Tying boot laces

How to Tie Hiking Boots for the Perfect Fit Every Time

Learn how to tie hiking boots in different ways to help fix your boot wearing problems!

Learning to tie your laces when you’re a kid can be one of the most challenging, yet rewarding skills to master. Such a simple thing. So you’d think that knowing how to tie hiking boots up as an adult would be just as straight forward? Well, if you have regular sized and shaped feet, and you choose the right hiking boots to suit said feet, lacing your boots should be a breeze. You probably won’t need to ever consider lacing your hiking shoes or boots in any way that is different to what your folks taught you.

Got irregular shaped and sized feet? You’re not the only one! And unless you’ve spent a lot of time trying on every hiking boot in existence to find a boot that feels great, you may need to do some sneaky adjustments with your laces to get the perfect fit.

What’s the problem with your hiking boots or hiking shoes?

Believe it or not, there are a ton of different ways to tie your hiking boot laces. And unless you just love learning new stuff, you’re probably here because you have a problem with your boots that you want to solve before you give up and go buy a whole new pair of boots.

So what’s your problem?!

Click one of the below common hiking boot issues that best applies to you. It will tell you which knots will help with your problem, and how to tie your hiking boots in a different way.

My hiking boots are giving me heel blisters
This could be because your heels are lifting up in your boots as you walk. Heel lock lacing should help this. If this doesn’t help then you may want to look at what hiking socks you are wearing. You may need something with extra cushioning, and ensure they fit well and are not too big.
My laces keep coming undone and it’s really annoying!
Some laces do that! And it’s often round laces that don’t want to stay tied up. If tying your troublesome laces in a double bow still doesn’t help, then the try the Surgeon’s knot. It’s a really simple knot, but it’s super secure.
I’ve got high arches and it puts pressure on the top of my feet
If you loosen the whole lacing system it’s likely you’ll lose lots of the support from your boots. So try window lacing which take the pressure off whichever section of your laces are causing you the most discomfort.
I’ve got narrow feet and find that my feet move around inside my boots
Foot lock down lacing systems should help with this. They can be a bit complex and it may take a bit of trial and error to make sure your feet are comfortable. But it’s definitely worth experimenting with.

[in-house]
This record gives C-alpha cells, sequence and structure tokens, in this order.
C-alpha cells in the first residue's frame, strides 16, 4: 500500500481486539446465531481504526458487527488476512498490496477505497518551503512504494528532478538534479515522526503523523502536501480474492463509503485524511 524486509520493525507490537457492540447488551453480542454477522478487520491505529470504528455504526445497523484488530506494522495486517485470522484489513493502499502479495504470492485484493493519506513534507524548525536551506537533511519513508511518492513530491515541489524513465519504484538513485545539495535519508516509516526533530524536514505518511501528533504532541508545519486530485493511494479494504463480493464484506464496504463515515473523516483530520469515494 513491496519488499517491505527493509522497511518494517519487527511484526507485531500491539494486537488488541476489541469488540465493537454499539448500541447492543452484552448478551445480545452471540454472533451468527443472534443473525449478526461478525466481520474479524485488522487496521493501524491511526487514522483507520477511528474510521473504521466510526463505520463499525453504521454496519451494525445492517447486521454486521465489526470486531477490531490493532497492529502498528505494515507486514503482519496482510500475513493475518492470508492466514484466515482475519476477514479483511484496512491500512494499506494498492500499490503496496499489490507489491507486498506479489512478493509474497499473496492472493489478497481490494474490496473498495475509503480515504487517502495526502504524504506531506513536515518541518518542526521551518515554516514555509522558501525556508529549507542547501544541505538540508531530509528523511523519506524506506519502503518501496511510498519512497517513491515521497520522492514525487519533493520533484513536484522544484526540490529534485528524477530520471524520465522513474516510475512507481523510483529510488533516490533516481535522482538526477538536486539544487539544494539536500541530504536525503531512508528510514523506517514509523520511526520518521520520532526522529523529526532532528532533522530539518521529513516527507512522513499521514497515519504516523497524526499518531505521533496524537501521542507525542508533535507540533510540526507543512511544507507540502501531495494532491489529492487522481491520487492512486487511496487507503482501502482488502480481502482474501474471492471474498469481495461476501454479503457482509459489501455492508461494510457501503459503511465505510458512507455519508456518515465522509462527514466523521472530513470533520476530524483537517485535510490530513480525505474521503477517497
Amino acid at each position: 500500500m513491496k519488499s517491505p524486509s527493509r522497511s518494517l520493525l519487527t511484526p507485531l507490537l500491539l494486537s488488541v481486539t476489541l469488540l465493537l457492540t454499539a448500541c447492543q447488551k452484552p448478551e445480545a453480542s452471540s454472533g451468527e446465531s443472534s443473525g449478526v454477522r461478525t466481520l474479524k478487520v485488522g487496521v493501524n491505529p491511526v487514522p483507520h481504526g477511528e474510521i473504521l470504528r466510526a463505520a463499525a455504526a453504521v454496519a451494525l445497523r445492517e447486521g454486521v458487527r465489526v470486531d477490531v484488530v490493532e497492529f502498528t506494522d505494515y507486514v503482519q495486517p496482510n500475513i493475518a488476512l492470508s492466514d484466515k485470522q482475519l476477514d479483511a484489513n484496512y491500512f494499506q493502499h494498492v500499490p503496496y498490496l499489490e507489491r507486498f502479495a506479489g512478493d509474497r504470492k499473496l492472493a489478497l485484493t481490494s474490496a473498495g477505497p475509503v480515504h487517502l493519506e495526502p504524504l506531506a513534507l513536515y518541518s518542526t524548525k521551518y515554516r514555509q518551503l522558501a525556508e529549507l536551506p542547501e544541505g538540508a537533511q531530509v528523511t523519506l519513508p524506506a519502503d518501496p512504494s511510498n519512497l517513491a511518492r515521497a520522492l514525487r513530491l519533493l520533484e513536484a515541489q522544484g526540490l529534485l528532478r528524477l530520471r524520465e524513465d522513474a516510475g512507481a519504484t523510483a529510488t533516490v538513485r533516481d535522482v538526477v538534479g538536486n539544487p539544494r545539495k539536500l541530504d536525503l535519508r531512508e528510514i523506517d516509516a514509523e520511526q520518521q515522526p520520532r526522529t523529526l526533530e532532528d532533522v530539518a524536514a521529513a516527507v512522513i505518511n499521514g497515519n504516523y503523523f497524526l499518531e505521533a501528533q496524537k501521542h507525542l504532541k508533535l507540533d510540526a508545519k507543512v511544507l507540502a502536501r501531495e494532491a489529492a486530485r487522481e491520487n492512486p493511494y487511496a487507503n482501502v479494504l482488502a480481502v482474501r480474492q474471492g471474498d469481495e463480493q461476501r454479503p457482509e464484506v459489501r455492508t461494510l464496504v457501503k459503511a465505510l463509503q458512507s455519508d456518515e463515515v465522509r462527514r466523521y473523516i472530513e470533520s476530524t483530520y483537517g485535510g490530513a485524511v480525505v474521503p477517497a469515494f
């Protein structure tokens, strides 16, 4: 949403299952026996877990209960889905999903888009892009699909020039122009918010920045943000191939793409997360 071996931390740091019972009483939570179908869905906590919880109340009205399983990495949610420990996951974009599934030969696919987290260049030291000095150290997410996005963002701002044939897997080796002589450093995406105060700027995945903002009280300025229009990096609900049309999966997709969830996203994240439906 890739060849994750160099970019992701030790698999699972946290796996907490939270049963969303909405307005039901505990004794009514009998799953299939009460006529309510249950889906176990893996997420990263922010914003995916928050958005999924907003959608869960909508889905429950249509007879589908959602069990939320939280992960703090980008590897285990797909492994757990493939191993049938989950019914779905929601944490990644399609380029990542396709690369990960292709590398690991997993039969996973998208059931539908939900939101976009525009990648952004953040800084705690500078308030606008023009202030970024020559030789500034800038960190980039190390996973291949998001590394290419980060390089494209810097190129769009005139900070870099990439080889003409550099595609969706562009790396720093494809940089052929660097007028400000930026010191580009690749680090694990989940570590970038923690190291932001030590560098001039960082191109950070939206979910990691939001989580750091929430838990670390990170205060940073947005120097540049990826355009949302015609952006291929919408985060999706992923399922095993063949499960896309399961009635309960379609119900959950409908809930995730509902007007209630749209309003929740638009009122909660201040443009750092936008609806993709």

If this doesn’t solve the problem then try a thicker pair of socks. And if there’s still no improvement you may have to opt for a new pair of boots that are specifically designed for narrow feet.
I’ve got bunions and need to alleviate the pressure on them
Hopefully you’ve opted for a hiking boot with a wide toe box. But if pressure build up as you walk then you’ll need to use toe relief lacing which should loosen the boot across the toes and not elsewhere.
My heels are lifting out of my boots
Get them secured back in their place with heel lock lacing.
My toes are hitting the front of my boot when I walk downhill
This may be because you’ve not tied your boots tight enough! But let’s assume you’ve explored that option. The next thing to try is heel lock lacing which secures the foot to the back of the boot. If this still doesn’t help then it have a go at foot lock down lacing.
My boots keep loosening mid-hike
Try using the Surgeon’s knot. It’s a really secure knot that doesn’t loosen as quickly or easily as a regular lace knot.
The top cuffs of my boots rub my calves when I walk
No problem. Relaxed ankle lacing creates a little more space in the calf area without having to loosen the rest of your laces.
I have pain across the top of my feet when I walk
It may be that your laces are just a little tight in this area. You can’t loosen the whole of your laces or you’ll lose lots of support. So try window lacing which allows you to just loosen a small portion of your laces.